The Magician Who Rose from Failure: Tales of War and Magic, Vol. 4

By Hitsuji Gamei and Fushimi Saika. Released in Japan as “Shikkaku Kara Hajimeru Nariagari Madō Shidō! ~ Jumon Kaihatsu Tokidoki Senki ~” by GC Novels. Released in North America by J-Novel Club. Translated by Alexandra Owen-Burns.

For those who were hoping to see more of Sue trying to get Arcus to take interest in her, or Lecia continuing to think she’s getting further behind Arcus even as she’s also quite powerful, or Charlotte… well, no, no one was really expecting Charlotte. But none of them are in this book at all, because it’s entirely devoted to the battlefield. Last time the author promised the “war” part of the title, and we sure get it here. We also meet the nation’s prince, who is constantly veiled, super powerful, Arcus’ age, and implied to possibly be a princess in disguise, though honestly only the afterword really makes the implication. If you like cool battles, this is an excellent book. Fortunately, it does have a bit more to dig into in terms of characterization, but honestly, you will remember the awesome magic battles. And also the huge burly guy who almost kills everyone then doesn’t because he’s just gotten lost. He’s tremendous fun.

After impressing so many people at the end of the third book, Arcus is invited to meet the Crown Prince, who will also be leading the forces to battle the traitor Count. Of course, Arcus is still quite young, so there are no shortage of offended nobles who show themselves to have no knowledge of how isekai novels work by complaining about this child being present at their planning. Also not smart to say this in front of the prince who is also a child. As for the battle, well, first one side does really well, then the other side does well, but for the most part our heroes have got this in the bag. So much so that they decide it’s OK for the prince, having inspired the troops, to head on back. Which, sadly, is what the enemy was waiting for all along.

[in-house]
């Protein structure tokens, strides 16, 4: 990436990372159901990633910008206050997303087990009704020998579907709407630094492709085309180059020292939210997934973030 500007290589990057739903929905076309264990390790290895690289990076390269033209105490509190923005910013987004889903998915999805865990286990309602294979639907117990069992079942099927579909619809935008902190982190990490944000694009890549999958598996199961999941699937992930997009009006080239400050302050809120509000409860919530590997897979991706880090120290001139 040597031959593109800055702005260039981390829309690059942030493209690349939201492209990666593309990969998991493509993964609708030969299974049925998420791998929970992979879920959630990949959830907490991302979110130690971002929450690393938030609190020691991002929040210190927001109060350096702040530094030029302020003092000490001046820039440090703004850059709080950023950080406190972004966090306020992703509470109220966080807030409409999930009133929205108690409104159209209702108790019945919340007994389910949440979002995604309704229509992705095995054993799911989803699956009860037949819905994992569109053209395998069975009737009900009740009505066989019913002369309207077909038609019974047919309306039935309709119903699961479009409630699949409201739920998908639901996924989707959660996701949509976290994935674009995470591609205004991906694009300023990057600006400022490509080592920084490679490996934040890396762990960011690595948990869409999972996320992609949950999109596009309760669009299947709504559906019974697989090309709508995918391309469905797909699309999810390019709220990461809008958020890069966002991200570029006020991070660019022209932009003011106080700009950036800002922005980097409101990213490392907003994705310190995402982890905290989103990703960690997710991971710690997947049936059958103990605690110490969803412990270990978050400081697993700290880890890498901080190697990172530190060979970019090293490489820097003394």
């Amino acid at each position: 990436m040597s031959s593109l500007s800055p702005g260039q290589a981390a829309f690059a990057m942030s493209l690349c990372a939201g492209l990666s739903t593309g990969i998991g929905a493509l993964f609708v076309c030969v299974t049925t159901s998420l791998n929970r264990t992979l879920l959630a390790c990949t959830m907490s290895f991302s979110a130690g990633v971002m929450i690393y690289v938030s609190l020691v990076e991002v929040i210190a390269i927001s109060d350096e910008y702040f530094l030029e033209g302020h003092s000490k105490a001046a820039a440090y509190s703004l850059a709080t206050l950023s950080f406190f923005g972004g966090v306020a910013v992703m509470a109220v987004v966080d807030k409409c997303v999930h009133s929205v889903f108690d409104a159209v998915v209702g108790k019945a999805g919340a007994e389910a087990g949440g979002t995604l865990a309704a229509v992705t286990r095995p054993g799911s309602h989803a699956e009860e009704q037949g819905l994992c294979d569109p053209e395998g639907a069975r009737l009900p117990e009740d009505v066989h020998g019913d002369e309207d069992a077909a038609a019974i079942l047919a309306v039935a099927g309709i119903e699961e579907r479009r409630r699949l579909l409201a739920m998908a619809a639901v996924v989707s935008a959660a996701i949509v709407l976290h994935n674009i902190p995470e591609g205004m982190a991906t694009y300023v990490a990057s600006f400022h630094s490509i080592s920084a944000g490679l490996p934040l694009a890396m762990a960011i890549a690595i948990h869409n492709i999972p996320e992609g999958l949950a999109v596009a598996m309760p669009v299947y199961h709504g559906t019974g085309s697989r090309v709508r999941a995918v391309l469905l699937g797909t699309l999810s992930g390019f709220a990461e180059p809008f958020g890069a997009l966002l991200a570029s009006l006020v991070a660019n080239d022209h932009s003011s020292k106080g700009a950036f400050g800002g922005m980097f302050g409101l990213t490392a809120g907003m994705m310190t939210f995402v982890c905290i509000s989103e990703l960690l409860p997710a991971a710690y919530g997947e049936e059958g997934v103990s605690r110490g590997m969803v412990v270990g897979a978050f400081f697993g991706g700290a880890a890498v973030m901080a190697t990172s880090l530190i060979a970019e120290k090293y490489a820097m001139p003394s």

There’s a fair bit of time dedicated to the “bad guys” here, and it shows off how in a war no one thinks of themselves as being on the wrong side, even if the person you’re helping is a dead ringer for the classic Japanese fantasy villain, aka “looks squat and froglike, acts like that too”. We see one man who has decided to fight despite the fact that his sister begs him to return home as he is now the head of their family, and you appreciate his thought process while also wincing because man, that’s a death flag if ever I saw one. We also set up a few things for future volumes, as the other side’s mages now know about Arcus and the fact that he has an imagination that can see things that this world cannot. Oh yes, and there’s Arcus’ dinner with Andre… I mean God, who gives him a quest that should keep the series going if it ever gets another volume.

Yeah, fans of The Magic in This Other World Is Too Far Behind!! know where this is going. We’ve caught up with Japan, and the author has started a shiny new light novel series that looks to be following the current cliched trends far more than his other two series. What does that mean? It means I hope we see more of this at some point before I die. Till then, this is a good military fantasy book.

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